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Mums, Perfume and Eczema

You know I have eczema, right? Well I do control it very well and for the most part, I have pretty good skin. However, for anyone with eczema, sometimes things happen that are out of your control and it can set off a little eczema flare-up; here’s a little story for you about perfume.


A few months ago I went to the cinema with my husband.  I sat down and immediately realised that the woman to my left was wearing a lot of perfume. I really dislike perfume (ever since my sense of smell went into overdrive when I was pregnant 10 years ago). But as well as disliking it, I have to avoid for eczema reasons. Crammed into the cinema seat next to Mrs Perfume, there wasn’t a great deal I could do. I suppose if I wasn’t English, I would have just asked to move. But hey ho. I tried not to think about it whilst I watched the film. As the evening wore on, the left side of my face started to tingle, then itch. By the next morning I had a full-on eczema occurrence on my left cheek. It took me about 6 weeks to get it under control.

Bottle on blue background

Purple Perfume Bottle

So to recap – just sitting in the vicinity of (not touching) some perfume for two hours gave me 6 weeks of eczema on my face. Now imagine you have eczema and you wear perfume, think about what you are doing to your skin every day ….. but worse still (and some of you are going to hate me for this) imagine you are a small child with eczema and your mum wears perfume. And you have no idea that is making your skin sore, and your mum doesn’t know either, but every day, she is aggravating your eczema just by being near you, and cuddling you, reading to you on the sofa, sitting in the car with you.


When mums ask me for eczema advice, I try to give as much information as possible about washing powders (avoid perfumed ones), diet, allergy testing, supplements etc. and I now always refer to my eczema book. But I do find it really hard to tell mums to their faces that the perfume I can smell on them is probably making their child’s eczema worse; that’s a hard thing to say and a hard thing to hear, if you are the mum. I did mention it to a woman once, she was in her car, and wound the window down to ask me something, and the perfume smell was overwhelming. Her child was sat in his car seat in the back scratching away at his sore skin.  She wasn’t happy with me and I have no idea if she took my advice.  I didn’t hear from her again.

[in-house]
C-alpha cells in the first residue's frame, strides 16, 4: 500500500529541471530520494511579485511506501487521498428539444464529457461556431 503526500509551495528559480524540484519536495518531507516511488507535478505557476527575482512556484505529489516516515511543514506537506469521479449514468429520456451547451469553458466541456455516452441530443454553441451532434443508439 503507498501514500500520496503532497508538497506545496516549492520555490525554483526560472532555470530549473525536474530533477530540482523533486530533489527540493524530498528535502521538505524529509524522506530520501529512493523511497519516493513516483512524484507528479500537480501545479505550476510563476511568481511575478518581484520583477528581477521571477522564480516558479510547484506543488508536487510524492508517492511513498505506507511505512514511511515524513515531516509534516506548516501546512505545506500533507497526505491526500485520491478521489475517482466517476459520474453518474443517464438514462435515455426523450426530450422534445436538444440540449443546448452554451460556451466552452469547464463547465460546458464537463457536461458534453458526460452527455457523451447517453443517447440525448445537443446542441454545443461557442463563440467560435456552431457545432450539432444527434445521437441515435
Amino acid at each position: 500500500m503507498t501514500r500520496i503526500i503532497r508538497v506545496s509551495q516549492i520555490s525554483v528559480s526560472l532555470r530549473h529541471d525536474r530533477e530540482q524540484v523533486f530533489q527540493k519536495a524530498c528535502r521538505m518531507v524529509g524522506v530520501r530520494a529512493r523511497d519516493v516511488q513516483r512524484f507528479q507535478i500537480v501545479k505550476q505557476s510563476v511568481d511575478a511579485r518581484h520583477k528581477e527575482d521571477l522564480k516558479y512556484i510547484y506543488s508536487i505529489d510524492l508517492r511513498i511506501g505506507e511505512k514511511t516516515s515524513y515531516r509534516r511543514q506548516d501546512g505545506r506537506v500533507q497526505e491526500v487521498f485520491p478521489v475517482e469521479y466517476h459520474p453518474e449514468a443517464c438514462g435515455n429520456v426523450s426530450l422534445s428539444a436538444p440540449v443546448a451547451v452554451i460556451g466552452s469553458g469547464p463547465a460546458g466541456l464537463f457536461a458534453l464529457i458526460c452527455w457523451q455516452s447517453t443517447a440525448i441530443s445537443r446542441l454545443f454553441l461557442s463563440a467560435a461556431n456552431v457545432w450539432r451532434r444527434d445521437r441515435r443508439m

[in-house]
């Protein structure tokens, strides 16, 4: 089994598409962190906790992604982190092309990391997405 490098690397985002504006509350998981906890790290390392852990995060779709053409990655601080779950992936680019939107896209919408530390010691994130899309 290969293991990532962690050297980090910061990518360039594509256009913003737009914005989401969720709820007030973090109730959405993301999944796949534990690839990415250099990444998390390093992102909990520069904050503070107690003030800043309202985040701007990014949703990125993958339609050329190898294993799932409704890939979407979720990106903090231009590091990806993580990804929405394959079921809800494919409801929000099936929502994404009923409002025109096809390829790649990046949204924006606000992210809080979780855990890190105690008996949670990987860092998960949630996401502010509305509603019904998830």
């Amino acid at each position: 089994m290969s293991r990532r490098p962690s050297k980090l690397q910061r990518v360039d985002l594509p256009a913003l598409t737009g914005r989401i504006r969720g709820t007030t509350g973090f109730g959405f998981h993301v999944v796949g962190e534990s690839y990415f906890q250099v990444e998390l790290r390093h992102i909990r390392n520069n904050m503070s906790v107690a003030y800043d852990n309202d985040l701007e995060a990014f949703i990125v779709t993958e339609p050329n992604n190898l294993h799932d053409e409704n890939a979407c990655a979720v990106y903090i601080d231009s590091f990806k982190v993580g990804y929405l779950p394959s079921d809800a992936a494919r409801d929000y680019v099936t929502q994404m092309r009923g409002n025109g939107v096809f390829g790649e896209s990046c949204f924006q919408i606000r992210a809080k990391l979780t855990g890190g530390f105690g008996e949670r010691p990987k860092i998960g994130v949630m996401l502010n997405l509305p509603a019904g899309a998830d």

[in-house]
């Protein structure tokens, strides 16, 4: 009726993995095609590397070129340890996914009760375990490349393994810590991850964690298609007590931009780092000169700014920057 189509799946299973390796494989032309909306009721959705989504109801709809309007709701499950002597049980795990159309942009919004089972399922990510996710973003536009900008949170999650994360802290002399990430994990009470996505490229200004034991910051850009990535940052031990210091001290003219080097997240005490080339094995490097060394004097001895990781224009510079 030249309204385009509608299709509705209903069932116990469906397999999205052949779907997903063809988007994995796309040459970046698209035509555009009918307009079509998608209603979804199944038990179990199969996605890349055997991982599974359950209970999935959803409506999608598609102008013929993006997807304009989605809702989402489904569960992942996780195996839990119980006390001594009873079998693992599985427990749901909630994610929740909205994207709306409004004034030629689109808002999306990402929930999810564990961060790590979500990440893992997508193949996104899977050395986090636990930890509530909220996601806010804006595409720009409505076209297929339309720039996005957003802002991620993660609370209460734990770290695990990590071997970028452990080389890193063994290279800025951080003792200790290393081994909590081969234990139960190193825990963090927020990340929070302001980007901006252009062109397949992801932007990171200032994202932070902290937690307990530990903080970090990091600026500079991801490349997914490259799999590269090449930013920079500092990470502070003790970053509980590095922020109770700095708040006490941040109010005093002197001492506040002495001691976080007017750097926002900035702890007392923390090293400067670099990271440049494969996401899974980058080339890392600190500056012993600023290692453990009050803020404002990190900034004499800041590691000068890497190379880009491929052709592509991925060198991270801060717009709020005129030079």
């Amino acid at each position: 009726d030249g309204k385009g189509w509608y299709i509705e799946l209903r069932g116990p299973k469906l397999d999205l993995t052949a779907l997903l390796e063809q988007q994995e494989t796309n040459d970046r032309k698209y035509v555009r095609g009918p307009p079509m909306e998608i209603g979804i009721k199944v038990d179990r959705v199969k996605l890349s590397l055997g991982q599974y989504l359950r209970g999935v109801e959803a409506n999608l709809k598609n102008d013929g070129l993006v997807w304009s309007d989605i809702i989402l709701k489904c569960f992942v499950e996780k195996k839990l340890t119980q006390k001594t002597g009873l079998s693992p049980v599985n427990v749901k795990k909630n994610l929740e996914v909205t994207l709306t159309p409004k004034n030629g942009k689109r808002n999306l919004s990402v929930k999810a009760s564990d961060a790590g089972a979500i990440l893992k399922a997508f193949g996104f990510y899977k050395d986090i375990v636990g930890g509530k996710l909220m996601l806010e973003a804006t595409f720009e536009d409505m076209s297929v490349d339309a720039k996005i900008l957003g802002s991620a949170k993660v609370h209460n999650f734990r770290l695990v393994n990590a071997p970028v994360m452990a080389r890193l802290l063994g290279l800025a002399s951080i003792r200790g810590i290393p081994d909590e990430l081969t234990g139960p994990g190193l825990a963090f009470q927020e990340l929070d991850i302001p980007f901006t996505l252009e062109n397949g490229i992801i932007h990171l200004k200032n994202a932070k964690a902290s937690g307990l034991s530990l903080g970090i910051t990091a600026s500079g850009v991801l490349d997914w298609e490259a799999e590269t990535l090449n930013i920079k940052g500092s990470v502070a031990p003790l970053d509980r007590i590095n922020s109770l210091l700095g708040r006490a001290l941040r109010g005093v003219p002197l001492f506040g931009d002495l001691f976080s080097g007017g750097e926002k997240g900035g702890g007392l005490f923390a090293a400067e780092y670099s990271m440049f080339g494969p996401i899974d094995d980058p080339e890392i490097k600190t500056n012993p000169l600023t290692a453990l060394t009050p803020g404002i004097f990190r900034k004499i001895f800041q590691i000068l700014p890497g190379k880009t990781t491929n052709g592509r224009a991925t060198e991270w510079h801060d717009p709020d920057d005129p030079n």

I know it’s lovely to wear perfume, it makes you feel good. But in actual fact once your nose has been smelling the same smell for 20 minutes, it stops sending the message to your brain so the chances are, after 20 minutes of putting your perfume on, you won’t be able to smell it anyway. However, the affects it might be having on skin will continue for the entire day.


The same can be said for household perfume products/air fresheners, they are no friend to skin, and is some cases can be bad for our overall health – but that’s a whole different blog I’ll write another day!


So mums, hate me if you want, but if your child has eczema, I’m really sorry but in my opinion, this is something you need to think about. Can you avoid wearing perfume whilst with your kids and save it for special occasions? Or is there another solution you can think of? I won’t say any of this to your face, but I hope you read this and think about your own perfume and beauty product habits when you are in close contact with your child’s skin. You don’t have to take my word for it, I’m only writing about my own run-ins with perfume. But you could always Google “perfume and eczema” and try to understand a bit more about it. I found this article quite interesting: , here’s a quote from it:

“You may also need to ask your friends, spouse or partner, and co-workers to avoid wearing or using heavily-fragranced products around you to prevent your allergy symptoms.”


I’ll leave it with you.


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